Jewellery Evolved- Part 2

Its hard to think of life without the beauty of jewellery, and the evolution of jewellery has been a fascinating journey. The way advancements in technology and knowledge brought about intricate and unique pieces throughout history.

Lets continue our journey through time, and see how jewellery evolved.

19th Century

While it was a period of huge industrial change, Jewellery design in most parts focused on the past. Classic styles like that of ancient Greece and rome were popular in the starting part of the century. By the 1850s the delicate early designs had given way to more extravagant and complex patterns of flowers and foliage. The colours of nature were matched by coloured gemstones. In contrast to earlier periods, the more elaborate jewellery was worn almost exclusively by women.


Developing in the last part of the 19thcentury, there was a movement towards the Arts and Crafts. The jewelers had started rejecting the machine led factory system (the source of affordable jewels), and instead focused on hand crafting individual jewels. They avoiding large, faceted stones, and infact relied on the natural beauty of cabochon gems, often with some type of symbolic meaning.



Between 1895-1910 there were designers who put greater emphasis on different types of material like glass, horn, and enamel in their designs, and through out the first part of the 1900s even through the cycles of war and depression, jewellery design continued to be innovative and glamorous. Sharp, geometric shapes celebrated the machine age, while exotic creations hinted at the grandeour of the gems. There was a clear distinction between the different types of jewellery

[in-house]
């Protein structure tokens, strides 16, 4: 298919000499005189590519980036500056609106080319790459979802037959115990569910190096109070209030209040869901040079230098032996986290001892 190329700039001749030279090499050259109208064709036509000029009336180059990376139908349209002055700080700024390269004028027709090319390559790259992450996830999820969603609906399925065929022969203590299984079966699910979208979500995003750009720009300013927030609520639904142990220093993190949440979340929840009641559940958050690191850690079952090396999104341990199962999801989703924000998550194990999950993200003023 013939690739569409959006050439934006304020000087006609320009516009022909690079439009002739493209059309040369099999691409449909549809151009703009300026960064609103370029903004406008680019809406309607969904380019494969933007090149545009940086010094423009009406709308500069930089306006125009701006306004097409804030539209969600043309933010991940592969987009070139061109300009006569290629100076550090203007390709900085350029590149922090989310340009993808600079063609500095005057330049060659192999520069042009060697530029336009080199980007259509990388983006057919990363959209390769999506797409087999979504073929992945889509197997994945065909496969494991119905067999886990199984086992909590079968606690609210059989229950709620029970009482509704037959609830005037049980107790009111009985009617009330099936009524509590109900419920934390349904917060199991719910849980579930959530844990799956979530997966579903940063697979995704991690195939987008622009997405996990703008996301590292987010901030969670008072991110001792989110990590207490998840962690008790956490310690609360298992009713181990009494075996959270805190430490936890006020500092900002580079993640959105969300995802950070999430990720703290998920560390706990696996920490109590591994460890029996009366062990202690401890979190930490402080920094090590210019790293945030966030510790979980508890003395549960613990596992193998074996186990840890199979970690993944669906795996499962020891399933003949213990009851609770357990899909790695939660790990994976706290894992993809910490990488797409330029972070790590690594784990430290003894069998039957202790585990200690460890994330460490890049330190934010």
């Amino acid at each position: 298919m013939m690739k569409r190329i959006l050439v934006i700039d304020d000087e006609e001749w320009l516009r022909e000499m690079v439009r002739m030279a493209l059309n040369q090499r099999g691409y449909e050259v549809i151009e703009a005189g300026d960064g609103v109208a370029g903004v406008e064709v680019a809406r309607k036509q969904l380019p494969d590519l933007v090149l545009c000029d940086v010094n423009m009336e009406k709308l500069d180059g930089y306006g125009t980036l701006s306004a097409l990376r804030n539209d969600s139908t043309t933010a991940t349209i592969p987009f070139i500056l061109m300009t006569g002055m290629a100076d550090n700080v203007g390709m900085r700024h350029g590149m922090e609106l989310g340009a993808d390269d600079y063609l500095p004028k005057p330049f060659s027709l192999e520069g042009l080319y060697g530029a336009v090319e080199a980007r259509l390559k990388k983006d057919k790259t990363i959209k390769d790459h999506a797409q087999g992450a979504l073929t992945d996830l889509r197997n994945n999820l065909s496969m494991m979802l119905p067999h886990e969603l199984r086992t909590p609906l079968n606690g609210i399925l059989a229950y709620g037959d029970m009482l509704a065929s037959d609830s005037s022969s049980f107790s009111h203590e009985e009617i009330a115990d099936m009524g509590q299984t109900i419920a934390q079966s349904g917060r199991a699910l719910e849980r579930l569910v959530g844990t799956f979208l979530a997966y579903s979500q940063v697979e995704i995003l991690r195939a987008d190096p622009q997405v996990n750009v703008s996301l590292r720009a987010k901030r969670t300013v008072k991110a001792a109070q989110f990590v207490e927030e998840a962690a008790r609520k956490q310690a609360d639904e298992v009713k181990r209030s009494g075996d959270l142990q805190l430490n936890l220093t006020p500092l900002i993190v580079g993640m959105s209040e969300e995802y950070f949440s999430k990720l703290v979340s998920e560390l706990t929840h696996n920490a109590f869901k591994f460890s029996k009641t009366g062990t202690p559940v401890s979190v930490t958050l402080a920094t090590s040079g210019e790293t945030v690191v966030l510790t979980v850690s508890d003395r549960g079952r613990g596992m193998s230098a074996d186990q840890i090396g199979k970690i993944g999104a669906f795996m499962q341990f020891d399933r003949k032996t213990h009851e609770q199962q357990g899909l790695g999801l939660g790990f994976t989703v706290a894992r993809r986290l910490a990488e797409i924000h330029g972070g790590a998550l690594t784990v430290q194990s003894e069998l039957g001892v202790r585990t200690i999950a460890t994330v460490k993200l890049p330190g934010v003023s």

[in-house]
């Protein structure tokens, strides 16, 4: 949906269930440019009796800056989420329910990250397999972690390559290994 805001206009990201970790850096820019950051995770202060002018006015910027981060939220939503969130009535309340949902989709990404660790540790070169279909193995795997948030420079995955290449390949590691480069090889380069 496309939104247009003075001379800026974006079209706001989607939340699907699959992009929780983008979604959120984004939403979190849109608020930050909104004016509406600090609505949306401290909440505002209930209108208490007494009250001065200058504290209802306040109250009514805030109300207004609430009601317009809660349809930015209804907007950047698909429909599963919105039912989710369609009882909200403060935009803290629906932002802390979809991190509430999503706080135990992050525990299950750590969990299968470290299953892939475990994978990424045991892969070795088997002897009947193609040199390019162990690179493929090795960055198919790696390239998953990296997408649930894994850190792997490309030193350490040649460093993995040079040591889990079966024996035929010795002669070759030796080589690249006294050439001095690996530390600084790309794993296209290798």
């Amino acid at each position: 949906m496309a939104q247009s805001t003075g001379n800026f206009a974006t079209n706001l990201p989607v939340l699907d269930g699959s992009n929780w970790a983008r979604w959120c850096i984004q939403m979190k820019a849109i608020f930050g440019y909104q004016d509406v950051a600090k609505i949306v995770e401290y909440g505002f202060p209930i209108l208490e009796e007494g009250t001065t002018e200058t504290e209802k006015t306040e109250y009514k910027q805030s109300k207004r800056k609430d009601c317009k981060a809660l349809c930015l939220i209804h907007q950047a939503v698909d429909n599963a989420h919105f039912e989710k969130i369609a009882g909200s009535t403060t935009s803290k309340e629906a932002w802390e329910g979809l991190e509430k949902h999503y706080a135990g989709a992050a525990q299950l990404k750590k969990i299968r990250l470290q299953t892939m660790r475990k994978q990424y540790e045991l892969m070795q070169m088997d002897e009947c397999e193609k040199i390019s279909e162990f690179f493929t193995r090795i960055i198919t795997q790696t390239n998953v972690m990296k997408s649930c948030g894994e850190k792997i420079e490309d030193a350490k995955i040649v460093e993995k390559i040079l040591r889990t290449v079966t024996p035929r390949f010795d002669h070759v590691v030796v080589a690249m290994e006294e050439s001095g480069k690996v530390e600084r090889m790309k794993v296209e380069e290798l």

From the mid 1930s gold started making its way back into fashion jewellery, and artists and designers from other fields became involved in jewelery design as well.

Since 1960s the boundaries of jewelery have been continuously redefined. New technologies and materials including plastic paper and textiles, have changed what we think is jewellery. Avant-garde artists have explored the interaction between jewelery with the body, and jewellery has now developed into wearable art.

It is also interesting to point out that this was the period of three dimensional stylized animals set with vivid semi precious stones, usually characterized by leopards and panthers from Cartier, Van Cleef and Arpels’. Not to forget the Bulgari’s signature serpenti jewels.


As fashion evolved and reached the 21stcentury, it became fashionable to mix metals, wear different sytles of jewellery through the ages, and even layering of chains and stacking of jewellery. Retro fashion became a big hit during the first part of 2000.

The latest revolution which has completely changed the jewellery industry has been the introduction of 3D printing. Suddenly complicated designs and mass production were possible. More people were now able to afford fashionable jewellery. This in turn created a fashion movement, and inspired many new forms of jewellery. Suddenly new and interesting materials were being used to create complex and intricate jewelery.

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Jewellery is the cornerstore of any civilization. It creates a story and in essence carves out the lifestyle of that generation. Through out history, humans have been fascinated by jewellery and that fascination will only keep evolving. Science and technology is also ensuring that anyone and everyone can show their identity through their jewellery.


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